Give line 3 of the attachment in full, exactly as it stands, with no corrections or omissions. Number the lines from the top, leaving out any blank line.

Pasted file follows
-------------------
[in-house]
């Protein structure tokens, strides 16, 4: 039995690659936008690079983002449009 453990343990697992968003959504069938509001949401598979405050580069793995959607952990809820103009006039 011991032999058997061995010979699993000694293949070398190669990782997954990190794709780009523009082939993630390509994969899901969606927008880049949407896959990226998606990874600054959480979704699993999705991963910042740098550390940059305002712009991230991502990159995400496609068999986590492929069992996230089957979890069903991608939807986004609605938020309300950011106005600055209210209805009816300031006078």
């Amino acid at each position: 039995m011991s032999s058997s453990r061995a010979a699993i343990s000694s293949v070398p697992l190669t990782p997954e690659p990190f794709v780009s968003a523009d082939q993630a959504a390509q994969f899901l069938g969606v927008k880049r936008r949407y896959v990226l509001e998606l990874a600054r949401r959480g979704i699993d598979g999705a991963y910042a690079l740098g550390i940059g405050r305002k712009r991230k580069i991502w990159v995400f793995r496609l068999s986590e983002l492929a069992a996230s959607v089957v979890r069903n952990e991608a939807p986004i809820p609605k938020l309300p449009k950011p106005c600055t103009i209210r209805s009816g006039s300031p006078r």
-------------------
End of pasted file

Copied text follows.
């Amino acid at each position: 039995m011991s032999s058997s453990r061995a010979a699993i343990s000694s293949v070398p697992l190669t990782p997954e690659p990190f794709v780009s968003a523009d082939q993630a959504a390509q994969f899901l069938g969606v927008k880049r936008r949407y896959v990226l509001e998606l990874a600054r949401r959480g979704i699993d598979g999705a991963y910042a690079l740098g550390i940059g405050r305002k712009r991230k580069i991502w990159v995400f793995r496609l068999s986590e983002l492929a069992a996230s959607v089957v979890r069903n952990e991608a939807p986004i809820p609605k938020l309300p449009k950011p106005c600055t103009i209210r209805s009816g006039s300031p006078r």